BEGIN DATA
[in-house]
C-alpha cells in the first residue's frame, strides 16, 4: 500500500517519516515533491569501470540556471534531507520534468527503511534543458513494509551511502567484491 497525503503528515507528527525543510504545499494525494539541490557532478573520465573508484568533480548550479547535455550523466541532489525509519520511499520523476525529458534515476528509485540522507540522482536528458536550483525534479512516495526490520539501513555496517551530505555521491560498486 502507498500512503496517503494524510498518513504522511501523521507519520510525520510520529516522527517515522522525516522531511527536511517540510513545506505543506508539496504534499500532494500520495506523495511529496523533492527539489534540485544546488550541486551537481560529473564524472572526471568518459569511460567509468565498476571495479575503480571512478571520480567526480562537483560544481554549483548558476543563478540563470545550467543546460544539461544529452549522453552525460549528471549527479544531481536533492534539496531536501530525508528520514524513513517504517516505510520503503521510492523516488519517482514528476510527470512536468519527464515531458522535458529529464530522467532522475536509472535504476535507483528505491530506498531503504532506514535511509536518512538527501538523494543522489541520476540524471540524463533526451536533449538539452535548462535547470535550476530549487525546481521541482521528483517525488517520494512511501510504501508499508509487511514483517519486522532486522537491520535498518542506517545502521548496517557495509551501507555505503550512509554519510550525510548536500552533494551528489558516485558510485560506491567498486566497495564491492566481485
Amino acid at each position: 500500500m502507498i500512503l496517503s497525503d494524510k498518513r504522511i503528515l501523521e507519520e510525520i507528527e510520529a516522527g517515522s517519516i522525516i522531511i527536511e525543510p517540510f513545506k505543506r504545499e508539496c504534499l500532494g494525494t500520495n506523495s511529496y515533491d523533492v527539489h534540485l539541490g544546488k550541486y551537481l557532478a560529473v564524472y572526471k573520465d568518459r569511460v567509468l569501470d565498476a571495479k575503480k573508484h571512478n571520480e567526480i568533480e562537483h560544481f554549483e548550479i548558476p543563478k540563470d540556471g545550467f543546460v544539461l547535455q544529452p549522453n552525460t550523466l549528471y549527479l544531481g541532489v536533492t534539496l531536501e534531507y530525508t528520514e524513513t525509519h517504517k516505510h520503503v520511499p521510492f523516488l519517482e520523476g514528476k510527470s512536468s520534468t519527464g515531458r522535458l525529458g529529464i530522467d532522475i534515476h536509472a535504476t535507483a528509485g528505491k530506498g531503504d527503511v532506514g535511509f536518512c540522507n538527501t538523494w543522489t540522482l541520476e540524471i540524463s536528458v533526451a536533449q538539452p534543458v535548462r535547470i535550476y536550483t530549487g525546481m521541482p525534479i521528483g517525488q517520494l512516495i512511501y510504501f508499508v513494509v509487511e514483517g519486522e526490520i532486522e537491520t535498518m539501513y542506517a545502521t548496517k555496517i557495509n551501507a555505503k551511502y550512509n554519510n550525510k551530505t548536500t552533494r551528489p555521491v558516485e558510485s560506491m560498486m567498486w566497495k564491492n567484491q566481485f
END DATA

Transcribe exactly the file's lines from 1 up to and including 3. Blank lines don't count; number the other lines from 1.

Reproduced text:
[in-house]
C-alpha cells in the first residue's frame, strides 16, 4: 500500500517519516515533491569501470540556471534531507520534468527503511534543458513494509551511502567484491 497525503503528515507528527525543510504545499494525494539541490557532478573520465573508484568533480548550479547535455550523466541532489525509519520511499520523476525529458534515476528509485540522507540522482536528458536550483525534479512516495526490520539501513555496517551530505555521491560498486 502507498500512503496517503494524510498518513504522511501523521507519520510525520510520529516522527517515522522525516522531511527536511517540510513545506505543506508539496504534499500532494500520495506523495511529496523533492527539489534540485544546488550541486551537481560529473564524472572526471568518459569511460567509468565498476571495479575503480571512478571520480567526480562537483560544481554549483548558476543563478540563470545550467543546460544539461544529452549522453552525460549528471549527479544531481536533492534539496531536501530525508528520514524513513517504517516505510520503503521510492523516488519517482514528476510527470512536468519527464515531458522535458529529464530522467532522475536509472535504476535507483528505491530506498531503504532506514535511509536518512538527501538523494543522489541520476540524471540524463533526451536533449538539452535548462535547470535550476530549487525546481521541482521528483517525488517520494512511501510504501508499508509487511514483517519486522532486522537491520535498518542506517545502521548496517557495509551501507555505503550512509554519510550525510548536500552533494551528489558516485558510485560506491567498486566497495564491492566481485
Amino acid at each position: 500500500m502507498i500512503l496517503s497525503d494524510k498518513r504522511i503528515l501523521e507519520e510525520i507528527e510520529a516522527g517515522s517519516i522525516i522531511i527536511e525543510p517540510f513545506k505543506r504545499e508539496c504534499l500532494g494525494t500520495n506523495s511529496y515533491d523533492v527539489h534540485l539541490g544546488k550541486y551537481l557532478a560529473v564524472y572526471k573520465d568518459r569511460v567509468l569501470d565498476a571495479k575503480k573508484h571512478n571520480e567526480i568533480e562537483h560544481f554549483e548550479i548558476p543563478k540563470d540556471g545550467f543546460v544539461l547535455q544529452p549522453n552525460t550523466l549528471y549527479l544531481g541532489v536533492t534539496l531536501e534531507y530525508t528520514e524513513t525509519h517504517k516505510h520503503v520511499p521510492f523516488l519517482e520523476g514528476k510527470s512536468s520534468t519527464g515531458r522535458l525529458g529529464i530522467d532522475i534515476h536509472a535504476t535507483a528509485g528505491k530506498g531503504d527503511v532506514g535511509f536518512c540522507n538527501t538523494w543522489t540522482l541520476e540524471i540524463s536528458v533526451a536533449q538539452p534543458v535548462r535547470i535550476y536550483t530549487g525546481m521541482p525534479i521528483g517525488q517520494l512516495i512511501y510504501f508499508v513494509v509487511e514483517g519486522e526490520i532486522e537491520t535498518m539501513y542506517a545502521t548496517k555496517i557495509n551501507a555505503k551511502y550512509n554519510n550525510k551530505t548536500t552533494r551528489p555521491v558516485e558510485s560506491m560498486m567498486w566497495k564491492n567484491q566481485f